Cleo:Got it.
Tom:"Differing styles" will be other ways of putting that, but that doesn't get you the headline.
Devin:I really hope I know the answer here, because otherwise I'm just sitting here looking superior.
Devin:Waiting. And I'm sitting on the wrong answer this whole time.
Simone:Yeah, watching the women do all the work for you.
SFX:(group laughing)
Tom:I can tell you that this–
Cleo:Get him, Simone!
Tom:This started in the late 1970s.
Simone:Is when the war started?
Tom:I mean, war is a strong term, but this couldn't have happened before then.
Simone:Is it– could it have– could it be... nuclear something? Nuclear reactors, what else happened in the '70s? Abortion rights.
Devin:It's clearly over dancing, right? The disco came out, the green men were dancing.
Simone:Disagreement... green man...
Tom:If you wanted a formal date for when this started.
Tom:Then it would be when the Little Green Man was made an ISO standard in 1985.
Simone:ISO Standard? As in, like...
Tom:International Standards Organisation.
Simone:The Little Green Man was made an ISO standard. Wow, I feel like once we get the answer to this, I'm gonna feel so stupid and be like, "I didn't know that."
Tom:I've had plenty of questions like that. I've had questions where I just absolutely kick myself.
Cleo:I know what all these words mean separately.
Tom:You're both in the US, right? You're both in– or North America at least.
Tom:You'll be much more familiar with the Big Red Word than the Little Green Man.
Cleo:Oh, is it metric versus... ...imperial?
Tom:That is closer. It is a war of standards, and a war of designs.
Simone:Of designs.
Tom:Devin's just sitting there nodding.
Devin:I'll say as an aside, around the same time, Slate published an article saying that you shouldn't have two spaces after a period. That... I vehemently disagree with.
Tom:Oh, we are going to war over this one, Devin.
Devin:Yeah, yeah. That is a standard that I do not agree with. And I think Slate should be burned to the ground for publishing that article.
Simone:So is it Fahrenheit versus Celsius in any way?
Tom:It kind of is, in terms of geographic distribution, yeah. There aren't many countries that use the Big Red Word.
Simone:The little green man, could it be a dollar bill? No.
Cleo:Okay, I still dunno what the big red word is, but let's think of all the stuff America does that's different than the rest of the world.
Simone:Yeah, and as a Swede who lives in the States.
Devin:So there's a lot.
Cleo:Yeah, you're– Simone, you're gonna be great at the imperial. Our plugs are weird.
Tom:You'll have seen both of these then in public buildings all over the place.
Cleo:Both the Big Red Word and the Little Green Man?
Tom:Depending on which country you're in.
Simone:Yeah, so it has to be... It's not a unit of measure.
Simone:But it's a standard for a product of some sort.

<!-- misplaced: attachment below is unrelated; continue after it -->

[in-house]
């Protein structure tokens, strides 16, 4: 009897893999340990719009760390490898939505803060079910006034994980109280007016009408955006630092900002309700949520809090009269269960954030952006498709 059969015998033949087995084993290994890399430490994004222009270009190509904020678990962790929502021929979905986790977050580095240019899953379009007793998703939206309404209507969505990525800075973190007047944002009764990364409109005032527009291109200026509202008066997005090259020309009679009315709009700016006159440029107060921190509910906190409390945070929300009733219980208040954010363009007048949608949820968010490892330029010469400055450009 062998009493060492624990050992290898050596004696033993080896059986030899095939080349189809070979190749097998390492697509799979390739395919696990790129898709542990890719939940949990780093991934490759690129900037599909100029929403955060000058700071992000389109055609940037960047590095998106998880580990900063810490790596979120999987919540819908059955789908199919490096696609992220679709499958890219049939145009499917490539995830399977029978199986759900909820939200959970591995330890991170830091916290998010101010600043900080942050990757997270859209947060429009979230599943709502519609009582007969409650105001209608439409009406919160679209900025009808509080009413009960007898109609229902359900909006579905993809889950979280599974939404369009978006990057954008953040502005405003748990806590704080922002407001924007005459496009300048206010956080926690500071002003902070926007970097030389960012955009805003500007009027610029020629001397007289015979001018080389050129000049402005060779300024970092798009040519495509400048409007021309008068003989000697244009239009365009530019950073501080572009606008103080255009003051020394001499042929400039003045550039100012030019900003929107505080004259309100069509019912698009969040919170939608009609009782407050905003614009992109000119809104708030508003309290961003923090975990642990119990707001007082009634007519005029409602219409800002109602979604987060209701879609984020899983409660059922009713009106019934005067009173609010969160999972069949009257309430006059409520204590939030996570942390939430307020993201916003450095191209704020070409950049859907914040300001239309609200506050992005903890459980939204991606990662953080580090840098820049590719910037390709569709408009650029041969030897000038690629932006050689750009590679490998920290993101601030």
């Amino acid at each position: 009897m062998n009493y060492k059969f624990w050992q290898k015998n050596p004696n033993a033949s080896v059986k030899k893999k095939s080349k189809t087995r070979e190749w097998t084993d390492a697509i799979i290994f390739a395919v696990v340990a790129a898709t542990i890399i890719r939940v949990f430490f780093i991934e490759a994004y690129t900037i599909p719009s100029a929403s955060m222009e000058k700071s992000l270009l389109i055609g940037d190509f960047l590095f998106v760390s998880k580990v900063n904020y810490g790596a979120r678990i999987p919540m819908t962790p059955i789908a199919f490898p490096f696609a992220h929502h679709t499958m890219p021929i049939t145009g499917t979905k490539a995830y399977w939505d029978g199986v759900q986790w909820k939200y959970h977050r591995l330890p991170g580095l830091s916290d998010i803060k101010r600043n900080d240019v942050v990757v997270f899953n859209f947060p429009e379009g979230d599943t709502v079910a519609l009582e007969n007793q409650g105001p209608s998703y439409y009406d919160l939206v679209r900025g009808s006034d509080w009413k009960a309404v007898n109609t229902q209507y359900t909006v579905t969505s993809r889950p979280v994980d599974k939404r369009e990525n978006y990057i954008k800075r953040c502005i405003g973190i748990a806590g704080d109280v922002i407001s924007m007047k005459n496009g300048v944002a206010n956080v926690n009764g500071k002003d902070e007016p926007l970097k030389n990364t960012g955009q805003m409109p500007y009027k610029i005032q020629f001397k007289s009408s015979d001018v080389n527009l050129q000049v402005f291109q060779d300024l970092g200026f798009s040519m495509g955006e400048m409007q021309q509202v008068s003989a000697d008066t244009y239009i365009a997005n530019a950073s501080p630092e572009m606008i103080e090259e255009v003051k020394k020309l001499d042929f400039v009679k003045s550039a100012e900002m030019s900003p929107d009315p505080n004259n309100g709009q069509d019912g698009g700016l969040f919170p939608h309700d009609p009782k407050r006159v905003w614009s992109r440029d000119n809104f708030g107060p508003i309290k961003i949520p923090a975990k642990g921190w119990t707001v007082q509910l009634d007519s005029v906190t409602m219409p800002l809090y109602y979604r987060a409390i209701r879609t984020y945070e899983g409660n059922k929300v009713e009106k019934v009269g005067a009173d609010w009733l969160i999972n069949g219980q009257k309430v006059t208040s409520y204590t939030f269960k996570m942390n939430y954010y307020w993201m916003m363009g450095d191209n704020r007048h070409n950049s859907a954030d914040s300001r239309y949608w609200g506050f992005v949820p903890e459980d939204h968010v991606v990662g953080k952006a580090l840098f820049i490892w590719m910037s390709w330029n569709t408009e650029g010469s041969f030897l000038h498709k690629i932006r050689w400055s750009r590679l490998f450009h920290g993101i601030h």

Tom:Yep, absolutely.
Simone:Is it like CE certification versus something?
Tom:It's an ISO standard versus the American standard.
Cleo:Okay, I'm thinking of like when you see a sign, you could either see a big red word on the sign, or you could see an icon that's a little green man. I have no idea what the Little Green Man icon means. Or what the big– Exit! Exit versus Little Green Man–
Tom:There we go!
Tom:You're absolutely there. That's it. Devin, what have you got? Your camera is not focusing on your screen, Devin, but I will take your word for that, that it is on there.
Devin:Yeah, exit signs.
Simone:What? Wow, I can't believe that we got there.
SFX:(others laughing)
Simone:Yeah. From aliens to... Oh, wow! Wait, so which one's standard where? Oh, we have Green Man in Europe, right?
Tom:Yeah, so basically everywhere... everywhere outside North America, your exit sign will be a green sign with a man running out a door. And sometimes, the man is white on green. But that was the original design in 1970s in Japan was green man exiting. America, "EXIT". Big red word.
Devin:Yeah, because America is of course going to assume that you speak English.
Tom:Yeah, I was in Quebec the other week and it says "SORTIE", which...
Devin:Heh, right.
Tom:Because it has to be legally in French. So you would think they would use the international standard, but no. North America just has a big red word that says "EXIT".
Simone:Wow. Good point to Cleo.
Tom:So yes, the title of the Slate article was "The International War Over Exit Signs." Our first guest question of the show comes from Cleo. What have you got for us?
Cleo:This is a question that was sent in by David Fichtmueller. In the basement of a Massachusetts office building, there's a collection of 315,000 index cards. Each card has two things typed on it. One would make sense to you, and the other probably wouldn't. What is the purpose of this index? Alright, here's the question one more time. In the basement of a Massachusetts office building, there is a collection of 315,000 index cards. Each card has two things typed on it. One would make sense to you, and the other probably wouldn't. What is the purpose of this index?
Tom:If I say the word Dymaxion, does that mean anything here?
Cleo:Okay, I don't know what the word Dymaxion means.